Jihad on Iowa

This is the post where I destroy any chance of ever having a career in politics. I try not to point out how utterly vapid and harmful the Republican party is, because in the style of some more senior academic, I'm trying to be an honest broker and make friends. But I don't care. I don't give a flying fuck. Sometimes, you see something so fantastically stupid that the only response is mockery. In this clip, Fox News interviews a group of Iowa Caucus Republicans after the Superbowl Obama-O'Reilly interview.

There is a moment there, where the host says something like, "You realize what the implications of what you're saying, what the main stream media will do with this?" and still, 40% of the audience raises their hand when asked if they believe Obama is a Muslim. Now, this is a claim that's hard to refute, simply because it has no basis in reality, it is conspiracy thinking at it's finest. Because Barack Obama doesn't obviously hate Islam, he must be one of them. I'd give a fair shake for Obama being a secret atheist or agnostic, but Muslim? Islam isn't a religion you accidentally follow, as best as I can tell, it involves a fair amount of effort. Praying five times a day, avoiding alcohol and pork products, not going into debt. If Obama is secretly Muslim, he's worse at it than I am at being Jewish. And even if he is Muslim, why should it matter! But slamming Republicans for thinking that Obama is Muslim is old hat. It's boring, and all that the belief does is show that the professor is xenophobic and can't distinguish reality from fantasy. Let's move onto the special crazy.

"He is Neville Chamberlain in 1939. He is an appeaser, and he will lead us down the path of destruction!" -- Okay, I'm going to have to do a history sperg here. Neville Chamberlain gets a unfair rap. Hitler made it clear he was going to take Sudetenland in 1938. France and Britain were in no way ready for war. Now, when they did declare war after the invasion of Poland, they sat behind the Maginot Line for six months, and then got blitzkrieged. Chamberlain is rightfully pilloried for his "Peace in our time" quote, and was correct in resigning, but he was dealt a truly shit hand. And if Obama is Neville Chamberlain, who is he appeasing? Al Queda, against whom he has performed more strikes in the past year than Bush ever did? China, Iran, the Saudis, the French? Has Obama already sold us out to the reptoids from outer space? America (or at least this Iowa Republican) has to know!

"He gives textbook answers."--Now, maybe you're still traumatized from Fighting The Power in 3rd grade math, but there's a reason that the answers are in the textbook, and that's because they're usually right! I'm no fan of the conventional wisdom in general, but I'd rather have the government follow the expert consensus than the wild hunches of a bunch of lunatics. Our mission is changing the conventional wisdom through the strength of our arguments. Of course, to add to the cognitive dissonance, she immediately goes on to say "He doesn't know what to do, he never knows what to do." If you're following the textbook, don't you know what to do? I guess this textbook isn't Logic 101.

"He's waffling on both sides." -- What the flaming Christ does this even mean? Too aggressive, too pacifistic? Maybe you can work it out with the black death there in the back. Well, I won't waffle, you're dumb as shit.

"He doesn't see the good that America does in the world." --This would be the same party that in a rational world is for increasing foreign aid, too bad this isn't a rational world. But maybe he has a point, after all, if you look at the numbers for foreign aid, most of it is military aid to corrupt Middle Eastern dictatorships, including the now infamous $1.3 billion for Egypt. Anybody with the slightest sense of historical perspective know that this is a traditional ploy for wealthy empires dealing with barbarians. Give the chief a chest of coin and some shiny swords, and he'll keep the peace in his territory and won't attack you. Way more efficient than killing everybody who has a beef with you. Of course, maybe this guy thinks that military invasions are good. Why don't we test it out, send the FBI/DEA/ATF to take over his crappy town.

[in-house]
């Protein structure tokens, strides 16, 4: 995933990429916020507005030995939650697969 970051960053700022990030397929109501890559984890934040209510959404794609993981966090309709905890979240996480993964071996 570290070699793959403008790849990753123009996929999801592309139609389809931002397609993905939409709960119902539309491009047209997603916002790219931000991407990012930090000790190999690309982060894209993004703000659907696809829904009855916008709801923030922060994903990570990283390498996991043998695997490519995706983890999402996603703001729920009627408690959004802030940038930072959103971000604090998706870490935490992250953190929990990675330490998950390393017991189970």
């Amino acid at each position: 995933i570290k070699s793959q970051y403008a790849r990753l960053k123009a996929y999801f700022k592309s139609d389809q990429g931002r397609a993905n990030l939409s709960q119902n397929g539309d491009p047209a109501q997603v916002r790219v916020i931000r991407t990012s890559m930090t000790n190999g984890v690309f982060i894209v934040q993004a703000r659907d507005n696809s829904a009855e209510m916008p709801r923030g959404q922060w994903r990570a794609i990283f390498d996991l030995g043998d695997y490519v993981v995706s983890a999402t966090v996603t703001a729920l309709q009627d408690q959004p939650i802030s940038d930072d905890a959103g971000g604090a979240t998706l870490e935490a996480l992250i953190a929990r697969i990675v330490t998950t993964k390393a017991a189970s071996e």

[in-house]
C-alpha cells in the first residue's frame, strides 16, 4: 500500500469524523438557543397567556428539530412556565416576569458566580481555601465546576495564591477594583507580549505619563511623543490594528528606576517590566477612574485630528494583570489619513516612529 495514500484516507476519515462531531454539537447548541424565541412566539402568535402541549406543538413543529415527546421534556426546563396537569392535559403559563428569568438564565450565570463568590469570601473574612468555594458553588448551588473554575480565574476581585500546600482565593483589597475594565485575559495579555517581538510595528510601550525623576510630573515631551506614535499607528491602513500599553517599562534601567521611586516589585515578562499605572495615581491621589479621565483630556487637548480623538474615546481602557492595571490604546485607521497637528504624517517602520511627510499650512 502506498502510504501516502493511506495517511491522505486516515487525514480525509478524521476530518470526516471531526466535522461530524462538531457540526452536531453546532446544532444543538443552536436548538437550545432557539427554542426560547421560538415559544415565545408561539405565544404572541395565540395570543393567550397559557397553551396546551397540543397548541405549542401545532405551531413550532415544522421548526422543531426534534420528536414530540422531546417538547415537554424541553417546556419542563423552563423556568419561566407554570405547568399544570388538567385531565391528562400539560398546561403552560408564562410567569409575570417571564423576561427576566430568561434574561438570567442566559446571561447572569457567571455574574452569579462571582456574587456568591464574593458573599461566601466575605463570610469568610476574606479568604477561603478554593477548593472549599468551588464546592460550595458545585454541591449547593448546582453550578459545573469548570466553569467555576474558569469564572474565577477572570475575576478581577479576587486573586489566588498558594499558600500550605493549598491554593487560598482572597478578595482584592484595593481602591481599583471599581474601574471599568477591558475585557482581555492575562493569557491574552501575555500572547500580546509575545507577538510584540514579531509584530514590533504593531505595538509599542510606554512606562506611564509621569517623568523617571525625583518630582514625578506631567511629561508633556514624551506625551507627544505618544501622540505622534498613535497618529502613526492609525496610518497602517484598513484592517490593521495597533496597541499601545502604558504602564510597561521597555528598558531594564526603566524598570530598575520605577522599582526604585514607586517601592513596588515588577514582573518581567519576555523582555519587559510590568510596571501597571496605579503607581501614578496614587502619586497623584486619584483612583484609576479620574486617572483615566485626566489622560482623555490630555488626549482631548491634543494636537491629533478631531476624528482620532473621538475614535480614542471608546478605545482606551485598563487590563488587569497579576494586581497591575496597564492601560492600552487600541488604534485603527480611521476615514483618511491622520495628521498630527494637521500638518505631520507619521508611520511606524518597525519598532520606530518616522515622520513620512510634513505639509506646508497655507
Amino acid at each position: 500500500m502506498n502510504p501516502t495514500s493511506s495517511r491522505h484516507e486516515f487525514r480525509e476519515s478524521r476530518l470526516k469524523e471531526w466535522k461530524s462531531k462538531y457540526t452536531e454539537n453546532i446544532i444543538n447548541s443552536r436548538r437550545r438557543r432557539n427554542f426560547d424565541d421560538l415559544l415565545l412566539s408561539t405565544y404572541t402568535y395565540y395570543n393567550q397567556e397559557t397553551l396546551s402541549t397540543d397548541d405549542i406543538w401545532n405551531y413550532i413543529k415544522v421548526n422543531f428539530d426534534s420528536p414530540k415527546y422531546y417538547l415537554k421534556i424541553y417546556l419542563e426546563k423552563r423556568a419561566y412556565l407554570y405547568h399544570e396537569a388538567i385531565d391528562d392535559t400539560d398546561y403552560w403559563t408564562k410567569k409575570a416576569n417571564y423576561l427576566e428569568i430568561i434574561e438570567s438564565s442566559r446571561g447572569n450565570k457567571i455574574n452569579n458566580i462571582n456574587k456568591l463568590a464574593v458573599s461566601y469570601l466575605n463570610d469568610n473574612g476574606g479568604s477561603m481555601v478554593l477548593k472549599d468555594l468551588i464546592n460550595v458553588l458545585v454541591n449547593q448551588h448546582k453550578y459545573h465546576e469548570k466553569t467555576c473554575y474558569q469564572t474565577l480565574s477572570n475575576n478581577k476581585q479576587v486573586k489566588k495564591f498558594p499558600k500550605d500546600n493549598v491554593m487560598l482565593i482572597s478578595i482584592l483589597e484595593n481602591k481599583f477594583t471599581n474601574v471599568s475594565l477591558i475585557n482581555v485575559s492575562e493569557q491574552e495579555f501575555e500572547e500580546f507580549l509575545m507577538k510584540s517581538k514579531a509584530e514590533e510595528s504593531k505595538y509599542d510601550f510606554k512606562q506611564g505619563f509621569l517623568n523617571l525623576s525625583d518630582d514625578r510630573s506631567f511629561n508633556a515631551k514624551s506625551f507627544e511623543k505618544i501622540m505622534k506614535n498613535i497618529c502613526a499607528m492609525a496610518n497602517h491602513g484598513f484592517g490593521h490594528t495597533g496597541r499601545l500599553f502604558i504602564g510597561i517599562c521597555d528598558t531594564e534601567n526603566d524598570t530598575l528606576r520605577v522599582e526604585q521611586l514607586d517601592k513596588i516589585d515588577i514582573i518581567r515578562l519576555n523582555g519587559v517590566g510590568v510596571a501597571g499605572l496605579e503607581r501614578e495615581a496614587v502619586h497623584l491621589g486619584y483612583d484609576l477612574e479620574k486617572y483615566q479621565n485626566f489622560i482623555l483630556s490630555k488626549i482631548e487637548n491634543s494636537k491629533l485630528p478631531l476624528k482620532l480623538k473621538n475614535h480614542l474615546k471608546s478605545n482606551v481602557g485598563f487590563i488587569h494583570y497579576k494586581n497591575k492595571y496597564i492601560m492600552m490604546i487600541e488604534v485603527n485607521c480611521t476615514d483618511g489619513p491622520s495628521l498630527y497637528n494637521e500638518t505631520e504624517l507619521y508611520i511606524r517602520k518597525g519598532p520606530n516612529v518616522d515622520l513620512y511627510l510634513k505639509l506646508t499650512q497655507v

But the reason I'm declaring Jihad on Iowa is Bruce in the blue shirt. "His religious belief is liberalism, and you know, that's the most intolerant religion of them all, with no wiggle room." -- Right, more intolerant than the religion that says that homosexuality is an abomination, or the one that advocates stoning rape victims to death, or the one covered up decades of sexual abuse. Now, defining religion roughly as "Some shit to do with God", I don't see anything in liberalism talking about the divine, or theology. In fact, liberals believe that you should be free to practice your own religion, and not be forced to practice anybody elses. Put this guy in another country, say, close American ally Saudi Arabia, and see how he feels about 'liberal intolerance'. I would imagine that this man's definition of intolerance is that he is no longer allowed to yell racial epithets at the waiters at the local Denny's.

Bruce, I like you, you are an exceptional person, and I believe that exceptional circumstances will bring out your best qualities. As the good book says, "Then (Jesus) said to them all: 'If anyone would come after me, he must deny himself and take up his cross daily and follow me.' (Luke 9:23)." But denying yourself is hard, so with the help of the internet (please internet, if you read this, use your magic technopowers), we're going to do it for you. It won't be much, we'll just follow you around, and whenever you open your mouth to spout some inane bullshit like that, we'll correct you, with footnotes, long footnotes. If you have opinions, we'll discount them. Maybe we'll get bored and key your truck, or screw up your air conditioning, because we're so intolerant. We won't be sentencing you to death, or confining you in a mental hospital, or simply assassinating you, no matter how much we want to, because that would make us like you. As Nietzsche said, "Battle not with monsters, lest ye become a monster, and if you gaze into the abyss, the abyss gazes also into you."